Pope Francis changes law to allow Vatican City court to judge cardinals, bishops

He also quoted Gaudium et spes, Vatican II’s Pastoral Constitution on the Church in the Modern World, which says that “all men have the same nature and the same origin; all, redeemed by Christ, enjoy the same vocation and the same divine destiny; it is therefore necessary to recognize more and more the fundamental equality of all.”

“The awareness of these values ​​and principles, which has progressively matured in the ecclesial community, today calls for an ever more adequate compliance with them even in the Vatican system,” Francis said.

In the update, Pope Francis repealed article 24 of a law issued on March 16, 2020, which declared that “the court of cassation is the only competent to judge, with consent of the Supreme Pontiff, the Most Eminent Cardinals and the Most Excellent Bishops in criminal cases.”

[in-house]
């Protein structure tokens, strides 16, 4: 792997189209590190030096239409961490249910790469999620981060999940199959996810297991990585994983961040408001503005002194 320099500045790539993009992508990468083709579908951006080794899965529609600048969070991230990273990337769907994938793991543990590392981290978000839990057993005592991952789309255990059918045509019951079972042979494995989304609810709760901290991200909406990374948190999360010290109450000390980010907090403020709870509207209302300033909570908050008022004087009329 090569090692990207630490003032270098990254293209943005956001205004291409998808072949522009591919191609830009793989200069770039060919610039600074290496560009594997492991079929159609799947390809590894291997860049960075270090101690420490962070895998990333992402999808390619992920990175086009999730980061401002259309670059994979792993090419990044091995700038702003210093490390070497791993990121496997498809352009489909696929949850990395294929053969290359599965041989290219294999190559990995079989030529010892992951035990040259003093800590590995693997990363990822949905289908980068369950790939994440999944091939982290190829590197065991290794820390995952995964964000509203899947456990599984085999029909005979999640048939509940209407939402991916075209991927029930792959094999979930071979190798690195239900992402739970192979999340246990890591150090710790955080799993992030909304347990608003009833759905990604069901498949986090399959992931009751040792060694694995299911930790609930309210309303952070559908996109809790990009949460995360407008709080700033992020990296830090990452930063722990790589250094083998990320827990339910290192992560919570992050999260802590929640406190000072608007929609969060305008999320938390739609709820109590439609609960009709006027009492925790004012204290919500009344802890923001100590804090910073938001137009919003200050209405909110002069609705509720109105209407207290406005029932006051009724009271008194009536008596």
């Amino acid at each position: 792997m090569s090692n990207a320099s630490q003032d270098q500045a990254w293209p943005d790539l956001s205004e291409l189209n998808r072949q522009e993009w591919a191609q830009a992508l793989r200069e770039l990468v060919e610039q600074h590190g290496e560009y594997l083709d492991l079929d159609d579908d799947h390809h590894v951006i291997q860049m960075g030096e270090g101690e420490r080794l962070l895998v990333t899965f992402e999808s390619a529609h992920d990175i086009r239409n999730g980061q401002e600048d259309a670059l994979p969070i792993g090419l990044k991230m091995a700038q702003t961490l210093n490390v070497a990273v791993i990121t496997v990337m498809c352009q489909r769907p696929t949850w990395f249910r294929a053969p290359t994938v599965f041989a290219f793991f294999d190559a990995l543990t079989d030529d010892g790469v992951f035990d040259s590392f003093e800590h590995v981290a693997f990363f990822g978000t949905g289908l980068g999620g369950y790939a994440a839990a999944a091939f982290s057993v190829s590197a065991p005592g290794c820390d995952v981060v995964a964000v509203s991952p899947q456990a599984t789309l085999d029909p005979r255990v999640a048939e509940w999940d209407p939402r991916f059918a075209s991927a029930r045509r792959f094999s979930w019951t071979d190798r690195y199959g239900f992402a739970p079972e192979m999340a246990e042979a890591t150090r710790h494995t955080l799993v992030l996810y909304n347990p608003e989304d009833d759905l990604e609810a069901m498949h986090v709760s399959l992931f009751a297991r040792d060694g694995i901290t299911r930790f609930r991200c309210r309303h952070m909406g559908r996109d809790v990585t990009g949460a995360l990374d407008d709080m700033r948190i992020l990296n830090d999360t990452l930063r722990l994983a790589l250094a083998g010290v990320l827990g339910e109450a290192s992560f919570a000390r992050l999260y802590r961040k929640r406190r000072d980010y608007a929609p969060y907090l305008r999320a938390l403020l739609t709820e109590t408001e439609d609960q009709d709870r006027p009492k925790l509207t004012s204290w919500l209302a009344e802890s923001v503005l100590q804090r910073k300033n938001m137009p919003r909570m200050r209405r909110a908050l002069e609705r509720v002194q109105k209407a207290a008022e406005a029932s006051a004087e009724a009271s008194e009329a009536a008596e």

In the 2020 norms, Law CCCLI, the pope grounded Vatican City civil law in the Church’s canonical legal system, making the Supreme Tribunal of the Apostolic Signatura, the curia’s highest canonical appeals court, the final court of cassation for the civil judicial system.

The court of cassation consists of the cardinal prefect of the Supreme Tribunal of the Apostolic Signatura, currently Cardinal Dominique Mamberti, plus two cardinal members of the signatura and two or more judges appointed for three-year terms.

The court of cassation is usually ruled by a bench of cardinal judges but can include other judges if circumstances require.

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In the April 30 amendment, Pope Francis added a paragraph to article 6 of the 2020 law, stating that “in cases involving the Most Eminent Cardinals and the Most Excellent Bishops … the tribunal [court of first instance] shall judge with the consent of the Supreme Pontiff.”

The amendment makes note of the exception to this rule contained in canon 1405 of the Code of Canon Law, which says that only the pope can judge cardinals and bishops in penal cases regarding spiritual matters or a violation of Church law involving sin and the imposition of ecclesial penalties.

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